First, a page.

Cleaning Supplies Everyone Needs
Cleaning is an important part of our lives. It’s in our DNA to keep things as clean as possible, although some of us might be accused of allowing a bit of clutter at times.
What makes life easier is when we have the best cleaning and equipment supplies for the task at hand. You not only want to do the best cleaning you can but also keep productivity high and save time.
Cleaning high touch points
Especially during the COVID-19 pandemic, the topic of cleaning and disinfecting high touch points was at the forefront. To do this, you need appropriate cleaning solutions partnered with an EPA-approved disinfectant, the ability to deliver the products to the surface, and a way to wipe or clean the surface. Purchase your products in spray bottles or put your products into quality spray bottles, but as always, follow directions from the manufacturer. If you transfer products, be sure to properly label everything so there is no confusing what is being used. Store all products out of the reach of children.
Quality cloths, such as from cotton or polyester microfibers, help pick up and remove soils and contaminants from high touch points.
Maintaining the floors
Make sure you have quality brooms and mops for cleaning your floors, along with a floor cleaning solution. The bristles of your brooms should be small in diameter and packed tightly, so debris doesn’t get left behind as you work. Flat mops can be used for sweeping as well; you have plenty of options. Investigate how modern mop heads have improved over traditional string mops. Purchase quality products, and yes… you will pay more, but it will be worth it.
Your vacuum cleaner should be high quality as well, with HEPA filtration abilities. Empty your vacuum after each use if you use a bagless cleaning unit or change your vacuum bag when ½ full or less. Change it if you ever notice a bad odor coming from the vacuum.
Odds and ends
A wide array of brushes, scrub pads, cleaning cloths, and cleaning solutions for all surfaces are what smart cleaning enthusiasts have at the ready. A spotting kit for your carpet and upholstery will come in handy.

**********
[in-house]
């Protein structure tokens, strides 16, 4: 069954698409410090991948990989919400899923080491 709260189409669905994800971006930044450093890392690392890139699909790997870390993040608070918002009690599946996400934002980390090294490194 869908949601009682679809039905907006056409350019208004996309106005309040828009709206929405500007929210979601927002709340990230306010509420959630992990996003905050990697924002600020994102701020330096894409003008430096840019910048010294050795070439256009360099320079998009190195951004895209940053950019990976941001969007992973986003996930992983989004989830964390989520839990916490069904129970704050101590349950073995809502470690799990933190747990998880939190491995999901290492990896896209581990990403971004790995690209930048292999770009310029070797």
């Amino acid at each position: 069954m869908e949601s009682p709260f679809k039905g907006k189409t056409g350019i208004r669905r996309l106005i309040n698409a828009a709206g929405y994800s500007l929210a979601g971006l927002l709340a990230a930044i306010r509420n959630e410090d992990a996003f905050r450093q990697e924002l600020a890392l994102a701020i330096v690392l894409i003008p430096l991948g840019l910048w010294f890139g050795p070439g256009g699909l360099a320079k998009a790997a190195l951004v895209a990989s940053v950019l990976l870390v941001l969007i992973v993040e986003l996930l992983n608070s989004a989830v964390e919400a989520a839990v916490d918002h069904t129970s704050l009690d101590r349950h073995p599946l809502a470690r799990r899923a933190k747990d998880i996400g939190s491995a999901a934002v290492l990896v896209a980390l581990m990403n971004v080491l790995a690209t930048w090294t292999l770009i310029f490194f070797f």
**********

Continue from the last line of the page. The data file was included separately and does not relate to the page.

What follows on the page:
Of course, the best thing is to call your favorite cleaning company to do it for you. After all, it pays to call a pro!
How to Remove Nail Polish
The job of nail polish is to go onto the appropriate surface (fingernails, toenails) and stick.
The problem is when nail polish gets onto unintended surfaces, especially on carpet, upholstery, or clothing. It can be nearly impossible to remove. Aggressive efforts on your part, rubbing or scrubbing, and using harsh chemicals can damage the surface while the nail polish still lingers.
Removing nail polish, while one of the toughest cleaning chores, can be made easier with these tips. Let’s assume the nail polish has dried, since very fresh nail polish is fairly easy to remove with a typical nail polish removal product and white disposable towels.
The right stuff
Obviously, nail polish remover is the best choice for a cleaning solution.
Using a non-acetone solvent product is safer for some fibers and less aggressive, but your results may be limited. Using an acetone-based fingernail polish remover will have more noticeable effect, but also will dry out your fingertips. This type of product will evaporate very quickly, so when using it realize the contact time must be limited.